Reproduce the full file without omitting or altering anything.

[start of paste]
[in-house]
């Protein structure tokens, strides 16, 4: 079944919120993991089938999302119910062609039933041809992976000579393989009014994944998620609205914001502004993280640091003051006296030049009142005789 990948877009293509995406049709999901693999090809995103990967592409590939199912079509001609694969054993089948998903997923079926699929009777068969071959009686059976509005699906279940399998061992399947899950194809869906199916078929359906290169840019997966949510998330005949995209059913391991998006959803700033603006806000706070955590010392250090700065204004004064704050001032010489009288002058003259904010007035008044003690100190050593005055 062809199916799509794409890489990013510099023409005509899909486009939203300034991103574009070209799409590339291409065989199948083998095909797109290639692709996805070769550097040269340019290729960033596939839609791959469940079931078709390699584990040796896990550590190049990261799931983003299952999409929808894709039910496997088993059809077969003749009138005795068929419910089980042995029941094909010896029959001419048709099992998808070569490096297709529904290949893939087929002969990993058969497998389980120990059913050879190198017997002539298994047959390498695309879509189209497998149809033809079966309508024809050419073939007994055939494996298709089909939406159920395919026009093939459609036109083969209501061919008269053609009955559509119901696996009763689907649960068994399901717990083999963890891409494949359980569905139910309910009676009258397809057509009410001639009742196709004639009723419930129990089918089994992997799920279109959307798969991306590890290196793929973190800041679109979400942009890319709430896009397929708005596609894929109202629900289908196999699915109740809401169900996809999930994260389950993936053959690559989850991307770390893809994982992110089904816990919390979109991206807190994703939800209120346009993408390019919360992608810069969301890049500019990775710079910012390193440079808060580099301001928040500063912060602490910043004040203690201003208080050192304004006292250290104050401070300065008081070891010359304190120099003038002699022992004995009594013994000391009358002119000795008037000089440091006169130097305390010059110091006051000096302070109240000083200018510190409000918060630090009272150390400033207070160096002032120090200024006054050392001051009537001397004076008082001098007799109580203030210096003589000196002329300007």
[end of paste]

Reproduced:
[in-house]
């Protein structure tokens, strides 16, 4: 079944919120993991089938999302119910062609039933041809992976000579393989009014994944998620609205914001502004993280640091003051006296030049009142005789 990948877009293509995406049709999901693999090809995103990967592409590939199912079509001609694969054993089948998903997923079926699929009777068969071959009686059976509005699906279940399998061992399947899950194809869906199916078929359906290169840019997966949510998330005949995209059913391991998006959803700033603006806000706070955590010392250090700065204004004064704050001032010489009288002058003259904010007035008044003690100190050593005055 062809199916799509794409890489990013510099023409005509899909486009939203300034991103574009070209799409590339291409065989199948083998095909797109290639692709996805070769550097040269340019290729960033596939839609791959469940079931078709390699584990040796896990550590190049990261799931983003299952999409929808894709039910496997088993059809077969003749009138005795068929419910089980042995029941094909010896029959001419048709099992998808070569490096297709529904290949893939087929002969990993058969497998389980120990059913050879190198017997002539298994047959390498695309879509189209497998149809033809079966309508024809050419073939007994055939494996298709089909939406159920395919026009093939459609036109083969209501061919008269053609009955559509119901696996009763689907649960068994399901717990083999963890891409494949359980569905139910309910009676009258397809057509009410001639009742196709004639009723419930129990089918089994992997799920279109959307798969991306590890290196793929973190800041679109979400942009890319709430896009397929708005596609894929109202629900289908196999699915109740809401169900996809999930994260389950993936053959690559989850991307770390893809994982992110089904816990919390979109991206807190994703939800209120346009993408390019919360992608810069969301890049500019990775710079910012390193440079808060580099301001928040500063912060602490910043004040203690201003208080050192304004006292250290104050401070300065008081070891010359304190120099003038002699022992004995009594013994000391009358002119000795008037000089440091006169130097305390010059110091006051000096302070109240000083200018510190409000918060630090009272150390400033207070160096002032120090200024006054050392001051009537001397004076008082001098007799109580203030210096003589000196002329300007």